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AP's Politicos Troll One Another as Rain Keeps Leaders Off Streets


Published on: July 24, 2023 | Updated on: July 24, 2023

Washing the dirty laundry in the open were the YSRC in the blue corner and the Telugu Desam, backed up by Jana Sena, in the red corner. (AFP)

TIRUPATI: Twitter may have gotten a new logo over the weekend, but not much changed for Andhra Pradesh’s political parties, who seem to have taken to the platform like a duck to water for political bashing, using their creativity and wit to come up with quips about opposing political parties, quickly retorting to counters and allegations.

Washing the dirty laundry in the open were the YSRC in the blue corner and the Telugu Desam, backed up by Jana Sena, in the red corner.

With Chief Minister Y.S. Jagan Mohan Reddy setting the foundation stone for the construction of 50,793 houses for the poor in Amaravati at Krishnayapalem village on Monday, the YSRC's official Twitter handle sarcastically invited TD national president and former chief minister N. Chandrababu Naidu to attend.

"Instead of sitting on the bund and watching the program, you can come here, see the good things happening to the poor in our Amaravati, bless them, and have a meal," the YSRC tweeted on Monday, tagging the TD chief’s Twitter account.

In a second tweet, the ruling party accused the TD chief and JS chief Pawan Kalyan of jointly going to court to stop the poor from getting houses in Amaravati. "We are at war with such anti-poor rulers and such a system," the YSRC tweeted, tagging Naidu and Pawan Kalyan.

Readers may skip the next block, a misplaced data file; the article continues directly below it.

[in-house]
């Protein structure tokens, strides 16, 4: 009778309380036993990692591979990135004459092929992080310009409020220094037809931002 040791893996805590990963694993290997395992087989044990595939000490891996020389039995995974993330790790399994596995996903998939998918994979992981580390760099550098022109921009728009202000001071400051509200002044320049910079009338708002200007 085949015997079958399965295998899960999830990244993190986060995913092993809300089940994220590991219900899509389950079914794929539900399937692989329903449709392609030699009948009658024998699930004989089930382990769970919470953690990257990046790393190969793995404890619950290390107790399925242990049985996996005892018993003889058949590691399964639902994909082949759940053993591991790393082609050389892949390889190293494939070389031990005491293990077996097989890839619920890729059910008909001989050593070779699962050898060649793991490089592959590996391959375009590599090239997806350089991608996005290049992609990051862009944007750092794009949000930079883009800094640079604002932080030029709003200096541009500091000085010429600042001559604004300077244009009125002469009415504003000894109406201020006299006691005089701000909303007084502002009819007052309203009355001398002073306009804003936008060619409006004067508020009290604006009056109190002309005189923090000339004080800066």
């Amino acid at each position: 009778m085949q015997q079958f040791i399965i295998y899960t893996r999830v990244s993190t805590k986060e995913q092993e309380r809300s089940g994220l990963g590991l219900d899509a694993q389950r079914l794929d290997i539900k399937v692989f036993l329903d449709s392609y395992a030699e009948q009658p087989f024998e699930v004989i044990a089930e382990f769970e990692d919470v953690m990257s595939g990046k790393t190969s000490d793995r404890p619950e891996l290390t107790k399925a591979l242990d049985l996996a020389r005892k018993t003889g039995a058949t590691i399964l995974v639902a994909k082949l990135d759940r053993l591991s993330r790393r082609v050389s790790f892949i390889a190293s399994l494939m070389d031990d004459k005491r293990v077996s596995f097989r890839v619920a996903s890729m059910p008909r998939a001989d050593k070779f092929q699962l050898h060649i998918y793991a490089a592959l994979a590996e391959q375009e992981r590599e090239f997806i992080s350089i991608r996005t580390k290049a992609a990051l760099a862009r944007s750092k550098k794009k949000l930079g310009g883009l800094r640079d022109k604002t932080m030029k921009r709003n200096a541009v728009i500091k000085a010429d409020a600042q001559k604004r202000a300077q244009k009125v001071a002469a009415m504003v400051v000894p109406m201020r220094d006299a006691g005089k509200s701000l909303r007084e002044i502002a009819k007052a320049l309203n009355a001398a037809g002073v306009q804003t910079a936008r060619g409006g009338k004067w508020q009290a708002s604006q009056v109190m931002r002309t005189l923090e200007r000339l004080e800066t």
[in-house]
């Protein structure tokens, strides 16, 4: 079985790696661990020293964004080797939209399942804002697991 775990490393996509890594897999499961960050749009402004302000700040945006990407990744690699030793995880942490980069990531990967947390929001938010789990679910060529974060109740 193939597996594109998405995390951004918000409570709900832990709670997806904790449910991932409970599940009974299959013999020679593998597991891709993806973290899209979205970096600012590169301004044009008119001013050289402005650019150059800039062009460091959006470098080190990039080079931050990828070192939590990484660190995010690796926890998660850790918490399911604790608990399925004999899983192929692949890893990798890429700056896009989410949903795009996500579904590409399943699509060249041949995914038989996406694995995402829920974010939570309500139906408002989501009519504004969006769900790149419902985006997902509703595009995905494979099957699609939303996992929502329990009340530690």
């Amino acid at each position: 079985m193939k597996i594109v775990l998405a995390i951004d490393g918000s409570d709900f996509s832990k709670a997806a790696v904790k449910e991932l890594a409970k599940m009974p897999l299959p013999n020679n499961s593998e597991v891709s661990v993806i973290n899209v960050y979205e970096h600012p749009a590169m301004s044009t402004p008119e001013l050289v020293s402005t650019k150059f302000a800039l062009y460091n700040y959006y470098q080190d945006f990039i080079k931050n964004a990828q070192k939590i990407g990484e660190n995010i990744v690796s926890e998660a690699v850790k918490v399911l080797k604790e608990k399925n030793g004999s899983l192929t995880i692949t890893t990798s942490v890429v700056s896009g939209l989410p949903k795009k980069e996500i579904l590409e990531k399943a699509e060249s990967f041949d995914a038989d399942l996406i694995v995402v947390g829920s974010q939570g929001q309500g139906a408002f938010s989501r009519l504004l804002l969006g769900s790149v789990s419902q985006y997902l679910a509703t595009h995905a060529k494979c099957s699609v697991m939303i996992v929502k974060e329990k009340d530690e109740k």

Not one to be left behind, the TD chief responded in kind through his official social media account to criticise the YSRC’s policies.

Openly mocking the Chief Minister and his Cabinet, the TD tweeted: "Pettandaru went in a helicopter to give houses to the poor. Whose money do you think it is? It’s the hard-earned money of those poor people! Jagan's total tour today is 24 km. Apart from Jagan, no other chief minister has the record of using a helicopter for the shortest distance."

The Jana Sena was also quick to join the fray. Although lacking the same level of resources as the other major parties, it made its presence felt on social media by actively engaging with its followers and participating in the online discourse.

The Jana Sena had already engaged in an online war with YSRC when the latter started affixing ‘Jagananne Ma Nammakam’ stickers to houses of welfare scheme beneficiaries. This led to altercations and counter-strikes among workers from both parties.

More recently, the Jana  Sena took on the YSRC over the issue of government-appointed volunteers, posing questions about data privacy concerns. "(1) Who’s the Boss of Volunteers? (2) Where are you storing the personal data of People of AP? (3) Who has authorised volunteers to collect people’s personal data, when they are not government employees?" the Jana Sena posted.

The Jana Sena also lamented, through another tweet, that the YSRC chief resorts to personal insults when questioned about issues.

Political experts, meanwhile, said that the parties’ use of their official social media handles to attack each other is contributing to a volatile online political discourse. Many argue that such behaviour not only undermines the spirit of healthy political debate, but also polarises the electorate and hinders constructive dialogue on critical issues.